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From the Toronto Star:

How well do the new Queens Quay bike lanes serve Toronto cyclists?

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The new-look Queens Quay officially opened last Friday with many appealingly fresh details to grab the eye — a tree-lined plaza, rejigged streetcar tracks, an extra-wide sidewalk often made of red granite blocks, not the usual concrete — but what got the most use right away was the two-way bike lane.

Toronto cyclists have been waiting since the project began in November 2012, and while they weren’t alone — joggers and people in wheelchairs also took to the lanes — they’ve been out in force taking advantage of the new way to ride. Stephen Spencer Davis gave it a try, too.

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From Ken Ohrn: REID: Busting some myths about pedestrian collisions – Spacing Toronto

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Toronto Public Health published a report this week analyzing the police statistics for collisions where vehicles hit pedestrians and cyclists, Pedestrian and Cycling Safety in Toronto (PDF).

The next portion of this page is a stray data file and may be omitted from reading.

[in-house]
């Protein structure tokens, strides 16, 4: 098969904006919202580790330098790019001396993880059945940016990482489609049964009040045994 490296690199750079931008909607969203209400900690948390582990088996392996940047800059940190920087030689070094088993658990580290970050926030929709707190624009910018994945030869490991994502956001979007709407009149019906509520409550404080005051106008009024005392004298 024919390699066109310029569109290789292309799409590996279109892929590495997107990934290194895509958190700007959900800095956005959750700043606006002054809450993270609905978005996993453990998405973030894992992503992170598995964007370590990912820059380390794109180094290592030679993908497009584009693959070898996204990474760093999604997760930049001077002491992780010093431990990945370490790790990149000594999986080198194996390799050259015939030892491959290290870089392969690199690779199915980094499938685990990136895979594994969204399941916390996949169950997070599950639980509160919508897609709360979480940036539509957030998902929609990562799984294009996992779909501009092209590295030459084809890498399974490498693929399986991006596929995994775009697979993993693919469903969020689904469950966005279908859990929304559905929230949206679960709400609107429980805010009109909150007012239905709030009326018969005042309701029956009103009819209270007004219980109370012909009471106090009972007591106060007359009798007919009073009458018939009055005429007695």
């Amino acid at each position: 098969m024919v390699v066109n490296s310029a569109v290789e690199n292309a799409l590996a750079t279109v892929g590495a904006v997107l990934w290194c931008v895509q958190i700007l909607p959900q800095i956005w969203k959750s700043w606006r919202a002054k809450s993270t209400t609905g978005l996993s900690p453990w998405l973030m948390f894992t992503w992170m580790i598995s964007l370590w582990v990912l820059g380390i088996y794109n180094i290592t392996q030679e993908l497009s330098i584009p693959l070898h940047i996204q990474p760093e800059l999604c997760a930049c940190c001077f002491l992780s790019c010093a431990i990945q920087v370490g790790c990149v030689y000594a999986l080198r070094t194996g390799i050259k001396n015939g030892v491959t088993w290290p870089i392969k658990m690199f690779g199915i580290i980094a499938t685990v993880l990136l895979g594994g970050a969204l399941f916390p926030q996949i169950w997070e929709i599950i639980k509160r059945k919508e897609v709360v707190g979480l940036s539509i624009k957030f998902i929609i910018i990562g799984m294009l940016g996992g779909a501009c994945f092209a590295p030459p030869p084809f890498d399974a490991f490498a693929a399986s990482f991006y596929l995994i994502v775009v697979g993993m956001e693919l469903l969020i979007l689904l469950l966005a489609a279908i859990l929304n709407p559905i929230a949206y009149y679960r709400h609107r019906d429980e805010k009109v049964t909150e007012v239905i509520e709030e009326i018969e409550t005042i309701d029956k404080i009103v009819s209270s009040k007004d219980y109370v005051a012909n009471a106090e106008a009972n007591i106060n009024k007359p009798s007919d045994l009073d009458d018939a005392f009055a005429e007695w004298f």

The report counters some common myths that are heard whenever vehicle-on-pedestrian collisions are reported in the news. The first reaction, from police and the public, is often that pedestrians are always jaywalking, so their own behaviour is the cause of the problem.

However, the report’s analysis of the statistics (Table 18, p. 27) shows that, in 67% of cases, pedestrians had the right of way when they were hit by a vehicle. Only 19% of the time were the pedestrians crossing without the right of way, and the other 14% cannot be determined.

Another common reaction is that pedestrians are hit because they’re texting or on the phone or otherwise not paying attention. But the report’s analysis shows that pedestrians were inattentive in some way only 13% of the time (p. 30-31).

In other words, most pedestrians are hit while they are obeying the law, and paying attention to their surroundings, but a vehicle comes at them in a way they can’t possibly see, predict or avoid. It is time to stop the knee-jerk blaming of the victim whenever pedestrians are hit.

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More here.

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Here’s a tweet from reporter Don Peat during the debate over the removal (or not) of the Gardiner Expressway along the Toronto waterfront: